PLC & SCADA
Supervisory control and data acquisition (SCADA) is a control system architecture comprising computers, networked data communications and graphical user interfaces (GUI) for high-level process supervisory management, while also comprising other peripheral devices like programmable logic controllers (PLC) and discrete proportional-integral-derivative (PID) controllers to interface with process plant or machinery.
The operator interfaces which enable monitoring and the issuing of process commands, like controller set point changes, are handled through the SCADA computer system. The subordinated operations, e.g. the real-time control logic or controller calculations, are performed by networked modules connected to the field sensors and actuators.
The SCADA concept was developed to be a universal means of remote-access to a variety of local control modules, which could be from different manufacturers and allowing access through standard automation protocols. In practice, large SCADA systems have grown to become very similar to distributed control systems in function, while using multiple means of interfacing with the plant. They can control large-scale processes that can include multiple sites, and work over large distances as well as small distance. It is one of the most commonly-used types of industrial control systems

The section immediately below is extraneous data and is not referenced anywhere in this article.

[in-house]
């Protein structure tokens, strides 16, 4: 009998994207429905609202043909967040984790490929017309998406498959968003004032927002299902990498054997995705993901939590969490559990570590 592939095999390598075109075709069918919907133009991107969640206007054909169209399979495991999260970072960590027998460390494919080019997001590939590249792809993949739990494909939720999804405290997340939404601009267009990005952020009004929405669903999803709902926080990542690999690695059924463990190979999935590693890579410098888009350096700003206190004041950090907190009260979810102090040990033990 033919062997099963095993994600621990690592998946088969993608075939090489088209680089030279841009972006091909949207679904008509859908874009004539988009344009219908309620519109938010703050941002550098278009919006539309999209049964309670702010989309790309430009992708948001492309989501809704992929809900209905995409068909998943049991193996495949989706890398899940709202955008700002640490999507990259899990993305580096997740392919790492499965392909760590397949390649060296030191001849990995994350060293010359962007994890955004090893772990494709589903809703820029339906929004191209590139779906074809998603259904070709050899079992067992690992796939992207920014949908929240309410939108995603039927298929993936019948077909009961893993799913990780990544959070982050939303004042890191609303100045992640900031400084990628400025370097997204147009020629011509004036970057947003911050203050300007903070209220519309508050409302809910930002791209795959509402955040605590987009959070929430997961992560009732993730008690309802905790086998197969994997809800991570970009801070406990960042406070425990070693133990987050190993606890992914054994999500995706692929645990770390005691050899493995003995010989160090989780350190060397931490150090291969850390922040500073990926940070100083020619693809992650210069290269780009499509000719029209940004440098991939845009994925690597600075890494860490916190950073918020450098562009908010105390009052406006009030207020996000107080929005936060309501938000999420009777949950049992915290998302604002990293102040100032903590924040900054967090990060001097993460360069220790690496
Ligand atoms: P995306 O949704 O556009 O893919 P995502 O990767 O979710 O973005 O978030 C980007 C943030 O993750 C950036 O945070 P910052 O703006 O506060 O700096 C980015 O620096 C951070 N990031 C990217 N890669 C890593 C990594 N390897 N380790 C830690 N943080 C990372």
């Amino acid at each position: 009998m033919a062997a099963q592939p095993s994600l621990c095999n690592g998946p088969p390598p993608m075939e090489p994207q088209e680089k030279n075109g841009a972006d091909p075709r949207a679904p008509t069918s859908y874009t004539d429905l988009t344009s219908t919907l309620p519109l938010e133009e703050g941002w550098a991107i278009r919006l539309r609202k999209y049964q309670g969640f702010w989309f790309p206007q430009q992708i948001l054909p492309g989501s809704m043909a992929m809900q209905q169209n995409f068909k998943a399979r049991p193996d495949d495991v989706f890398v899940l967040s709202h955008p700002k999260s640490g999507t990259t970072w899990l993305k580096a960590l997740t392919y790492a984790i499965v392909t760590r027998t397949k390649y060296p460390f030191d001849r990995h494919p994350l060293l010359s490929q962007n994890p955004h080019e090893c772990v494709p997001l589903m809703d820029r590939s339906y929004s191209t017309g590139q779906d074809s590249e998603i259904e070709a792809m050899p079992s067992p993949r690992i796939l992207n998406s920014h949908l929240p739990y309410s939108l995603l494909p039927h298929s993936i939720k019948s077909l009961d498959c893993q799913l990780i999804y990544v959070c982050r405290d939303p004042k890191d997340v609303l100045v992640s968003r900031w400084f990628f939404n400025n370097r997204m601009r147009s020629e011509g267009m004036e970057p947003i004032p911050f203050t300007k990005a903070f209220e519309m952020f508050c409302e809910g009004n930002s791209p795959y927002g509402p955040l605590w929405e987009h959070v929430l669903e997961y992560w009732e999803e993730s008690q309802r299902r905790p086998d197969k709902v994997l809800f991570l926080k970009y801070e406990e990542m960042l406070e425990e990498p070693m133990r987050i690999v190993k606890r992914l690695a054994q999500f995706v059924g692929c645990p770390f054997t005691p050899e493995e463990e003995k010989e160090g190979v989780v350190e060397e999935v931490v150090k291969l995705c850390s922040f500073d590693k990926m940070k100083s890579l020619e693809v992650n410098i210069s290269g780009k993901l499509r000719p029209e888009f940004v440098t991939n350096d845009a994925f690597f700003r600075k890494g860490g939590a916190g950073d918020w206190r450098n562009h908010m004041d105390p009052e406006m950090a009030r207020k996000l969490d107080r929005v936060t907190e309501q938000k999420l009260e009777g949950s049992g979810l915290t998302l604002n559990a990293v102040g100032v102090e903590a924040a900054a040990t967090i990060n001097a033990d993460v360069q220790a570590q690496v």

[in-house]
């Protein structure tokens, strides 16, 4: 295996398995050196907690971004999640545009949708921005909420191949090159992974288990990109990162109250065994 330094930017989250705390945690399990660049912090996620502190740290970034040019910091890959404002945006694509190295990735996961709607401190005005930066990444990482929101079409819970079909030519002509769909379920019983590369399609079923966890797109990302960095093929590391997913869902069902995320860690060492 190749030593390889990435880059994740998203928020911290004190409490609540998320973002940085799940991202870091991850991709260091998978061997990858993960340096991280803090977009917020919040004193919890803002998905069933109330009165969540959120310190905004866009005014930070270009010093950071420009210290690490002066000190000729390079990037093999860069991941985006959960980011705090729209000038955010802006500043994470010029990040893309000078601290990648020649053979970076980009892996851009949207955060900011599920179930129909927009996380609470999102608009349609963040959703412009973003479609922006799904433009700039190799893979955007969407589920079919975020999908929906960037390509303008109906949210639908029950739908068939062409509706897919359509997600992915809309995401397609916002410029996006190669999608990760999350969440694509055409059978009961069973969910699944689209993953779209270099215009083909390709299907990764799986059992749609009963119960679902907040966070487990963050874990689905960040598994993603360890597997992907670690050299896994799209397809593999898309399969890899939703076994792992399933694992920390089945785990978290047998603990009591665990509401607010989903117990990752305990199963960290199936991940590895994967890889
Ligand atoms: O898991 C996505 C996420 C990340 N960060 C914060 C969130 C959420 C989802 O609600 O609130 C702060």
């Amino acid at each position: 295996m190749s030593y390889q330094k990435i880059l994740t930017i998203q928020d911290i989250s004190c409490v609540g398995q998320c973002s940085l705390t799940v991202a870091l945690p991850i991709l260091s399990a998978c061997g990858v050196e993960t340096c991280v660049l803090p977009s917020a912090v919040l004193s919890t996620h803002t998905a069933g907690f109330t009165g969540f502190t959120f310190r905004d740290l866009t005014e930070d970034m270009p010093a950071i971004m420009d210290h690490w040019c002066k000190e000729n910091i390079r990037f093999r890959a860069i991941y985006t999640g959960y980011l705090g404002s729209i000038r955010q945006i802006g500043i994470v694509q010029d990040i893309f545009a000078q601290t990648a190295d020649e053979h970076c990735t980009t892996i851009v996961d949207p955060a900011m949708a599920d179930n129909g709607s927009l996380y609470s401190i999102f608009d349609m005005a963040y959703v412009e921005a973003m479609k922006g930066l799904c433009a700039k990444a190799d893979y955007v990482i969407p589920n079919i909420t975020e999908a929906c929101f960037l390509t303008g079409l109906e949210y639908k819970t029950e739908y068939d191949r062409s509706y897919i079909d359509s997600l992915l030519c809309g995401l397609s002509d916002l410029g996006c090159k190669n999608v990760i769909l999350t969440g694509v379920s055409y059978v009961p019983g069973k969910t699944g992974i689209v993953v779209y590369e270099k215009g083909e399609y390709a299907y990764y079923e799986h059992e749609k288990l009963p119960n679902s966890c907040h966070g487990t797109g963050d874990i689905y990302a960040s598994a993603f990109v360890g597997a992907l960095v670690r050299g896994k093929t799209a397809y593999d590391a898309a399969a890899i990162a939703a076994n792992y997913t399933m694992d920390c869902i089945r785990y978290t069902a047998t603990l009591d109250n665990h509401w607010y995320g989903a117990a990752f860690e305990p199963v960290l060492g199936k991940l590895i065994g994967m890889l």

A programmable logic controller (PLC) or programmable controller is an industrial digital computer that has been ruggedized and adapted for the control of manufacturing processes, such as assembly lines, robotic devices, or any activity that requires high reliability, ease of programming, and process fault diagnosis
PLCs can range from small modular devices with tens of inputs and outputs (I/O), in a housing integral with the processor, to large rack-mounted modular devices with thousands of I/O, and which are often networked to other PLC and SCADA systems.
They can be designed for many arrangements of digital and analog I/O, extended temperature ranges, immunity to electrical noise, and resistance to vibration and impact. Programs to control machine operation are typically stored in battery-backed-up or non-volatile memory.
PLCs were first developed in the automobile manufacturing industry to provide flexible, rugged and easily programmable controllers to replace hard-wired relay logic systems. Since then, they have been widely adopted as high-reliability automation controllers suitable for harsh environments.
A PLC is an example of a “hard” real-time system since output results must be produced in response to input conditions within a limited time, otherwise unintended operation will result.